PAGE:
On a chilly autumn morning in Melbourne, a pretty blond woman in her early 20s skips happily down the stairs of a rundown hotel before stopping mid-flight to throw her arms in the air and announce with mock theatricality: “Twenty-three days clean!”

At the foot of the staircase, she hugs twin sisters Rose Banks and Yvette Kelly, who smother her in embraces and words of congratulations and encouragement before she waltzes out through the doors into an uncertain, peril-strewn world.

For Banks and Kelly, the scene is just another small, human episode in the remarkable lives they have led for almost half a century, running the Gatwick Hotel – Australia’s most famous and controversial halfway house for drug addicts and the homeless.

“Didn’t she look beautiful?” Banks says afterwards, with a smile, as she sits in the hotel’s tired-looking wood-panelled reception office. She reflects for a moment and then adds, “Mind you, she can be a real handful and a half when she’s on the stuff.”

With its paint-peeling doors wide open to the unwanted and addicted, the Gatwick is – depending on your world view and financial stake in the neighbourhood – an oasis of compassion and humanity or an unwelcome magnet for the dregs of society. Now, however, it has just weeks left before it closes its doors for the last time – and one potent ingredient more than any other has forced them shut: a rising tide of crystal methamphetamine, known colloquially as Ice, smuggled in from 7,500km away, in southern China.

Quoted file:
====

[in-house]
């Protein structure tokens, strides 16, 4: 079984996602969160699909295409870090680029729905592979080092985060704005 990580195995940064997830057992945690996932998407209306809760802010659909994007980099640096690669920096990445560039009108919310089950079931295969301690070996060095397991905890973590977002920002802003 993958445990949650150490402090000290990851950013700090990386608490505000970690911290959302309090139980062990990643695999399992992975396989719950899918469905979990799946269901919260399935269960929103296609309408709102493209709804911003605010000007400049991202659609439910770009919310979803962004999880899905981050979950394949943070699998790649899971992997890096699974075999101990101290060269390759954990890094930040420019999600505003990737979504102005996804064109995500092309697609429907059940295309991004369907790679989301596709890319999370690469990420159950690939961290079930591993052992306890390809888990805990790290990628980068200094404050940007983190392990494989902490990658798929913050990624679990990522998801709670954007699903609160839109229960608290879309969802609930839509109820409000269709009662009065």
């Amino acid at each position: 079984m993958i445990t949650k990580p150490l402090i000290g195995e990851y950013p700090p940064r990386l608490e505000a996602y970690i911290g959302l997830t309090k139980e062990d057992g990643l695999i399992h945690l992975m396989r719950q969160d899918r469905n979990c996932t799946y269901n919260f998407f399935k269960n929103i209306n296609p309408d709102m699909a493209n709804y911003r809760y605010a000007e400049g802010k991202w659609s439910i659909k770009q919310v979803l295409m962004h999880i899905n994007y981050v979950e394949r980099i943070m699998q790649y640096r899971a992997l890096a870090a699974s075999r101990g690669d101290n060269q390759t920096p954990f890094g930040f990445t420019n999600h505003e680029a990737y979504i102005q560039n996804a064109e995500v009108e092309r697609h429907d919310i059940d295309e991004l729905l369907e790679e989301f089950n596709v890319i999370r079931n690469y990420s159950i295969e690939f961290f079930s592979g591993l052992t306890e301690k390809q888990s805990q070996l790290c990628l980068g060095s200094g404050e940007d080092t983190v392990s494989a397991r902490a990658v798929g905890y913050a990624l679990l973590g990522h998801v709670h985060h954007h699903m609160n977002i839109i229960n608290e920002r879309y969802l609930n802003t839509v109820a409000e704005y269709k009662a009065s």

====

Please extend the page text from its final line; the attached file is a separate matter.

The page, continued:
Over the past decade, the drug made in illicit factories in Guangdong has flooded into Australia, and Melbourne’s St Kilda suburb is at the heart of an epidemic that is tearing families and communities apart because of the narcotic’s devastating effects.

Australian police make record crystal meth bust, praise cooperation with China

The emergence of the drug in a seaside district known for decades for its seedy subculture has transformed the neighbour­hood into a place where toothless addicts with faces scarred from manic scratching strut and rant in the street, or slump zombie-like in bus stops and doorways. The relatively soporific marijuana and heroin users of previous generations have been replaced in St Kilda by psychotic addicts with aggressive tendencies as the number of Ice addicts across Australia has tripled in just five years, to more than 250,000. In parts of rural Australia, up to 2 per cent of adults are users, with men aged 18 to 24 most likely to become addicted.